Trunk88 OSW Question

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Northerner71

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Ok, I have been using Trunk88 for quite some time now and am a little confused on the OSW. When I look at the stream I see three numbers or letters then a "+" then either a G or an I then a "+" again then four more letters or numbers. My question is this, what do the G and I stand for? Am I missing things?

One more quick question and I am sure that I am just having a brain fart but on the bottom right corner I see Ins. What does that mean? I know it is probably very simple but I am drawing a blank.
 

davidmc36

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One more quick question and I am sure that I am just having a brain fart but on the bottom right corner I see Ins. What does that mean? I know it is probably very simple but I am drawing a blank.
Indicates what state your Insert key is toggled to. "Num"lock status is to the left of it and Caps next to the spinner
 

slicerwizard

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When I look at the stream I see three numbers or letters then a "+" then either a G or an I then a "+" again then four more letters or numbers. My question is this, what do the G and I stand for? Am I missing things?
The datastream display just shows the decoded outbound signaling words in real time. Its main purpose is to give you a clear indication of your signal quality - white text indicates perfect decodes (no bit errors), while yellow or bright white text indicates that there were soft errors (bad bits that were corrected)

You can observe the datastream while aligning your RX antenna and find the sweet spot.


Each OSW is composed of a 10 bit command code, a 1 bit group/individual flag and a 16 bit ID code. The I's and G's you see are just the 1 bit flag. You're not expected to manually decode the stream. :)

BTW, the most common command codes you're likely to see are 3C0 (system status) and 3BF (network status) as they are broadcast hundreds of times every minute.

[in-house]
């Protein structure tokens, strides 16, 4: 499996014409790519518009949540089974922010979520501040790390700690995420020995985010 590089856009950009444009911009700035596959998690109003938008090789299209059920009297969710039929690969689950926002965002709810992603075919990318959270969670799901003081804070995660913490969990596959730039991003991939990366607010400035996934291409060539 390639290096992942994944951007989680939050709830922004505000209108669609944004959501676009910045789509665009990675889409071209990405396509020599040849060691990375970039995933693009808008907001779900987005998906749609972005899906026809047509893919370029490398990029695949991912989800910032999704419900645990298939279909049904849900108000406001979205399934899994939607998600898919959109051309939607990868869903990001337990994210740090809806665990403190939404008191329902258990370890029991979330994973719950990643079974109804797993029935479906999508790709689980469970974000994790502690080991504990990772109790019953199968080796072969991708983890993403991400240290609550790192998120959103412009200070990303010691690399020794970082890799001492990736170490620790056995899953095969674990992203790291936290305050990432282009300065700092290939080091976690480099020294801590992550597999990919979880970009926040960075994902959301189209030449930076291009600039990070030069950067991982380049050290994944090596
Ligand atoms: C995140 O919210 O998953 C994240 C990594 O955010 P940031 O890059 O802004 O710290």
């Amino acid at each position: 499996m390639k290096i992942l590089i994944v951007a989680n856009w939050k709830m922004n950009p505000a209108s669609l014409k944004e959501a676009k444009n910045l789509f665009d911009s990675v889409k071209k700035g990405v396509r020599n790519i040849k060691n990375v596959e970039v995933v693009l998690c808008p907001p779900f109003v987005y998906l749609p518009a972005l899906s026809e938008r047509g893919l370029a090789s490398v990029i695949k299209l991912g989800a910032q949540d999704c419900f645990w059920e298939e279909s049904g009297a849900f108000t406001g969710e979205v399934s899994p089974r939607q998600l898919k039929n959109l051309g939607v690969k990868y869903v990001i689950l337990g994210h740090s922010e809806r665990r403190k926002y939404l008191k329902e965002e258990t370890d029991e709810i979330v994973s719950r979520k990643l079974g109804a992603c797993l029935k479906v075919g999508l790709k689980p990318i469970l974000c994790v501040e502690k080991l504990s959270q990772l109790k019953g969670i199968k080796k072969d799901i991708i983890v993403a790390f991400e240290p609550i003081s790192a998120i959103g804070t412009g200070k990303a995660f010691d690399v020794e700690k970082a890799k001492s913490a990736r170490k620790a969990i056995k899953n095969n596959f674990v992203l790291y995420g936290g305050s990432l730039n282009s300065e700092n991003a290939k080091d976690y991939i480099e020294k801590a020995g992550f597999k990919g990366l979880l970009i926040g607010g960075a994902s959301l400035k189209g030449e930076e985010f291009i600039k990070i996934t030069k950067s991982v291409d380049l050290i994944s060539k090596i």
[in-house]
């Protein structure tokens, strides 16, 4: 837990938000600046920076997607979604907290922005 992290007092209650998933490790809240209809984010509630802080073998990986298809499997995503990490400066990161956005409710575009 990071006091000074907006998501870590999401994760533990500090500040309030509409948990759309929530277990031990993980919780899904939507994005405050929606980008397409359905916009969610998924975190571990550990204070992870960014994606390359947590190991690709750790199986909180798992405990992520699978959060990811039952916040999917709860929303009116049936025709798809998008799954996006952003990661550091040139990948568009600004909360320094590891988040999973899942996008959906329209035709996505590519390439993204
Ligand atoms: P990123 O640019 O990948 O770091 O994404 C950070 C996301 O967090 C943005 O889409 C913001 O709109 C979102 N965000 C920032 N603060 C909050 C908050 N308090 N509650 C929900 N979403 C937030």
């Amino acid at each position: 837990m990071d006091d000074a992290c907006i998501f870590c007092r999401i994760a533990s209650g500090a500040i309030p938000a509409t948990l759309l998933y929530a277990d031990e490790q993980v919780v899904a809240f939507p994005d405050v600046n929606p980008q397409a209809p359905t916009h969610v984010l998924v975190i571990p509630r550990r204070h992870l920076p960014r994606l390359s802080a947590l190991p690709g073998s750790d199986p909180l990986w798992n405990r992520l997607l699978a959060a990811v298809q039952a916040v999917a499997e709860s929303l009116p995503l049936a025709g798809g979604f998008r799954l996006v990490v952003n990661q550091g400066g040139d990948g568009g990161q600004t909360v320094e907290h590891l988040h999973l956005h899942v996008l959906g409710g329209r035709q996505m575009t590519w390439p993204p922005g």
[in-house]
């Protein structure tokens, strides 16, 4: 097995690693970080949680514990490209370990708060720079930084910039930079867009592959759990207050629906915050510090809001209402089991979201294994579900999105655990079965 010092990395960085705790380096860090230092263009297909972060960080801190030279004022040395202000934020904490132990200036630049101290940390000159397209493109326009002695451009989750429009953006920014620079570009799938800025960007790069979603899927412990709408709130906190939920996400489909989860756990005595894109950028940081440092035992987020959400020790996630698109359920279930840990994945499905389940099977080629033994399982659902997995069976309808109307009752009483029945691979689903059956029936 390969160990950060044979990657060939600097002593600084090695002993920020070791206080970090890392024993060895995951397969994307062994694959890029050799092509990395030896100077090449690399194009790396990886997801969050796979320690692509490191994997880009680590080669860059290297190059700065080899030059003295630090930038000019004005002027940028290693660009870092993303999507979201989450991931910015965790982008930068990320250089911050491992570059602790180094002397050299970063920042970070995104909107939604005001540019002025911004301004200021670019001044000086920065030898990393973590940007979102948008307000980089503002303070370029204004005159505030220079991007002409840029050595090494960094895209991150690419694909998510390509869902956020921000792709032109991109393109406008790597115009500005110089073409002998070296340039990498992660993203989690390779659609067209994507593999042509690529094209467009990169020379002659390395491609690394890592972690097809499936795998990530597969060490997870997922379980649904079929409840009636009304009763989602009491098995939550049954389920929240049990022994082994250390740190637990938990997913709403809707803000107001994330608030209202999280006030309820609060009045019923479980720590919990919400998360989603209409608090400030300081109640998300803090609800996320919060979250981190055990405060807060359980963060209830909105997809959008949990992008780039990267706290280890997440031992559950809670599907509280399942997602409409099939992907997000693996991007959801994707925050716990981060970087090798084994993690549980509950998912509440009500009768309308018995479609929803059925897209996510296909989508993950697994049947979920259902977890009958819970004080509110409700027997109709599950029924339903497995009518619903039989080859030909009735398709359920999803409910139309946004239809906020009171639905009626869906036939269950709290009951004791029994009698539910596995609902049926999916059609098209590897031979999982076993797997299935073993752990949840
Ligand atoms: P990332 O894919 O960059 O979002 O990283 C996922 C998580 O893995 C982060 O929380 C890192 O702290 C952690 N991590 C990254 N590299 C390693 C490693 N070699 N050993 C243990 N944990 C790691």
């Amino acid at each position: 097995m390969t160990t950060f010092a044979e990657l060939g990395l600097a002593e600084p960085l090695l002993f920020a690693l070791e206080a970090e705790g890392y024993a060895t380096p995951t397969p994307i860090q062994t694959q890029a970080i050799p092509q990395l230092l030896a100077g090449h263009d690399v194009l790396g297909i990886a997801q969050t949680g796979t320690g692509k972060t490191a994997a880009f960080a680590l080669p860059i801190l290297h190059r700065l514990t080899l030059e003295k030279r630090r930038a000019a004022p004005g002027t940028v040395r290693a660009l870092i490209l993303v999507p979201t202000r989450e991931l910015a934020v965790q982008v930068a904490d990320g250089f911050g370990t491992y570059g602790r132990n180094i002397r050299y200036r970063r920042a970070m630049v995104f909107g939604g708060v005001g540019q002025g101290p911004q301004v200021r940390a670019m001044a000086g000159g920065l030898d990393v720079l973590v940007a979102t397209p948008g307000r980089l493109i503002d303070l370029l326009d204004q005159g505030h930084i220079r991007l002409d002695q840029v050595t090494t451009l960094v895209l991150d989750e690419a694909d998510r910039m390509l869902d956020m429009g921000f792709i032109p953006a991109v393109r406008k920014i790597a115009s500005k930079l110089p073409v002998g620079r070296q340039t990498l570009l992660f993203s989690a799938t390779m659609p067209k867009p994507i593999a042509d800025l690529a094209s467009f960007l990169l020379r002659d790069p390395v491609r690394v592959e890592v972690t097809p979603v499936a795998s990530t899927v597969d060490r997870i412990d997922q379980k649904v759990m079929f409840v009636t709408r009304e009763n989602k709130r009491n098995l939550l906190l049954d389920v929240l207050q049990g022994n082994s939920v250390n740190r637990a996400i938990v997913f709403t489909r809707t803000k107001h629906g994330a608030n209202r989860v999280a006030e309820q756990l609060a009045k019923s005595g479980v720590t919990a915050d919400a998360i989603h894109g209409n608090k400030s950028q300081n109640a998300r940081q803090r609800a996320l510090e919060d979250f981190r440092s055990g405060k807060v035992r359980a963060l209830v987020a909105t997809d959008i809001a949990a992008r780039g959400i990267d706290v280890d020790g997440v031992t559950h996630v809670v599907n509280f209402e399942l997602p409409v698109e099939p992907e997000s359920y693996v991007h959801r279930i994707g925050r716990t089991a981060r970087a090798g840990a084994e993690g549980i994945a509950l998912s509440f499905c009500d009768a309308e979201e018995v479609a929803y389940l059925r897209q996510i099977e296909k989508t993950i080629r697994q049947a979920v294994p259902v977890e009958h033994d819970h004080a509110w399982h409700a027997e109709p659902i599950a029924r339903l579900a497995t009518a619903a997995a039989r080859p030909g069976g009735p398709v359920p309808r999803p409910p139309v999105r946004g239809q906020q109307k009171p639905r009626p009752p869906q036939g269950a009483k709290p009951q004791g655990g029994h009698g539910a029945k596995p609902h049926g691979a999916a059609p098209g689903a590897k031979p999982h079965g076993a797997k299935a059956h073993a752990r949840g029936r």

BORG

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The datastream display just shows the decoded outbound signaling words in real time. Its main purpose is to give you a clear indication of your signal quality - white text indicates perfect decodes (no bit errors), while yellow or bright white text indicates that there were soft errors (bad bits that were corrected)

You can observe the datastream while aligning your RX antenna and find the sweet spot.


Each OSW is composed of a 10 bit command code, a 1 bit group/individual flag and a 16 bit ID code. The I's and G's you see are just the 1 bit flag. You're not expected to manually decode the stream. :)

BTW, the most common command codes you're likely to see are 3C0 (system status) and 3BF (network status) as they are broadcast hundreds of times every minute.
Is there a printed list of what all the command codes are? If so is there a link to that info?

Thanks
 

Northerner71

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Thanx

Thanx for the replies. That is what I was after, the I and G's. So if I see I's flowing through I am not missing anything? I thought that I was not hearing individual talk.
 

slicerwizard

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Is there a printed list of what all the command codes are? If so is there a link to that info?
I've never seen any public info other than what's in the Trunker source code.


Thanx for the replies. That is what I was after, the I and G's. So if I see I's flowing through I am not missing anything? I thought that I was not hearing individual talk.
You'll see the 'I' on some system messages that are completely unrelated to radio IDs or talkgroups, so nothing to worry about there.

If you see consecutive OSWs with the 'I's, you're probably seeing an affiliation:

[309 I 0496] Affiliation: RID=0496; TG=101
[310 I 101A]
 

WayneH

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Is there a printed list of what all the command codes are? If so is there a link to that info?
Considering how time consuming it would be to write documentation that provided all the OSW's and how they work I can understand why there isn't. I certainly don't have that time myself.

What complicates the issue is how the OSW's are assembled to complete an event, and then the breakdown of the OSW structure based on how it's used. EDACS and P25 Trunking are other examples of just too much data to document. LTR, et al., are much more simple and can be found. Though PassPort's info is lacking.
 
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